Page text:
From Literal Commentary on Isaiah (ca. 1248-1254)
[Isaiah] does three things: first, he shows the privilege of divine love toward them; second, he excludes the sharing of divine power from the promised remedies: “all the nations are assembled together” (Isa 43:9); in the third, he sets out the sign of his love: “thus says the Lord your Redeemer” (Isa 43:14).
Concerning the first, he promises them three remedies. First, support in their punishments, casting out fear by the assurance of God’s presence: “that created you,” emphasizing the principle of their substance: is not he your father, that has possessed you, and made you, and created you? (Deut 32:6), “and formed you,” emphasizing the form he gave them: “and the Lord God formed man” (Gen 2:7); “I have redeemed you,” from evils: “I will deliver them out of the hand of death. I will redeem them from death” (Hos 13:14), “and called you,” to grace: “I will call that which was not my people, my people” (Hos 1:9).
He sets out the promise: “when you shall pass through the waters,” the Egyptians; “the rivers,” the Chaldeans; “the fire,” the Greeks; “the flames,” the Romans: for they were not entirely consumed: “we have passed through fire and water” (Ps 66:12). And he assigns the reason for this: “for I am the Lord,” above: “for God himself is my savior “(Isa. 12:2).
Second, he promises the commutation of their punishments, namely, that he would punish others in their place; and he sets out the commutation: “I have given Egypt for your atonement,” that is, that I may be propitiated toward you, as though by the punishments of those who provoked you to sin by hoping in their help.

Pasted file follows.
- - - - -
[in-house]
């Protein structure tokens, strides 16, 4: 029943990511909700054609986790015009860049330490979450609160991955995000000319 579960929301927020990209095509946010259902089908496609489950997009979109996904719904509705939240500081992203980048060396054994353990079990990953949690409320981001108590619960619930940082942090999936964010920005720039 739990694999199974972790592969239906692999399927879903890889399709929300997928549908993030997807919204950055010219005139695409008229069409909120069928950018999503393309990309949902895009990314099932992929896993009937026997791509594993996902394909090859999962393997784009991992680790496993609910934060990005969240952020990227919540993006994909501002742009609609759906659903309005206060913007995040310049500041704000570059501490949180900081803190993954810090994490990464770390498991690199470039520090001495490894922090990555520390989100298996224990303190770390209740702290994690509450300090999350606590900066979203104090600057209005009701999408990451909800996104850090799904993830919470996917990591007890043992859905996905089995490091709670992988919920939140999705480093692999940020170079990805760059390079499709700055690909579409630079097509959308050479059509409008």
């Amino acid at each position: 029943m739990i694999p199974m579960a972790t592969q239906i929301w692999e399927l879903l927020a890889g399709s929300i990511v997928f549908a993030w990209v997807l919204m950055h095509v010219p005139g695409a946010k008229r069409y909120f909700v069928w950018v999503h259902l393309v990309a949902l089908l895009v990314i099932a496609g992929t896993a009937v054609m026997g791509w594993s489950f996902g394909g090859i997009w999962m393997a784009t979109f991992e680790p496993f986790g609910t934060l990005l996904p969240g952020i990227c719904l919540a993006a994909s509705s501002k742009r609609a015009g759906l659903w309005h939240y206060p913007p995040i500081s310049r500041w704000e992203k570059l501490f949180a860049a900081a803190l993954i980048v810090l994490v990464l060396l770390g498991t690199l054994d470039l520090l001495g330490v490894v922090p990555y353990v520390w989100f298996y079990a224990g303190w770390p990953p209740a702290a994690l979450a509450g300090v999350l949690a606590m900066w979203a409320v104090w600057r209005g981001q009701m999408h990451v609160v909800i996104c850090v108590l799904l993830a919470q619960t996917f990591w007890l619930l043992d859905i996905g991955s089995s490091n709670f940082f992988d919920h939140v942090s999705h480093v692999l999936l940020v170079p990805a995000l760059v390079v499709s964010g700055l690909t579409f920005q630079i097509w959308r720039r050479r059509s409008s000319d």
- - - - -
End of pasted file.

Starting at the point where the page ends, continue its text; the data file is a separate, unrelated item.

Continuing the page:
And he assigns the reason, namely, the love of God itself: “since you became honorable,” that is, I made and reckoned you honorable; “I will give men for you,” for your liberation: “surely Ephraim is an honorable son to me” (Jer. 31:20).
Third, he promises them every kind of liberation from tribulation; and concerning this, he does three things: first, he promises the benefit of liberation: “fear not; from the east,” for they had been dispersed in every direction, above: “he shall assemble the fugitives of Israel” (Isa. 11:12); “behold I will bring them from the north country” (Jer. 31:8); second, he sets out their fitness for liberation: “and every one that calls upon my name,” I will lead into “my glory,” that he might glorify me, and that I might appear glorious in him: every one that shall call upon the name of the Lord, shall be saved (Joel 2:32); third, he promulgates the command of liberation: “bring,” O Cyrus “forth,” out of the land of their captivity, “the people,” namely, of the Jews: “hear, O foolish people, and without understanding: who have eyes, and see not: and ears, and hear not” (Jer. 5:21).
St. Thomas Aquinas (ca. 1225-1274) is sometimes described as the greatest thinker of the medieval Church. His various theological treatises, above all his Summa Theologica, seek to reconcile inherited Christian teaching with the newly rediscovered metaphysical writings of Aristotle. His Literal Commentary on Isaiah is his earliest surviving work, a text reconstructed from lectures he gave at the University of Paris. His modern feast day is January 28. This text has been slightly adapted for contemporary readers.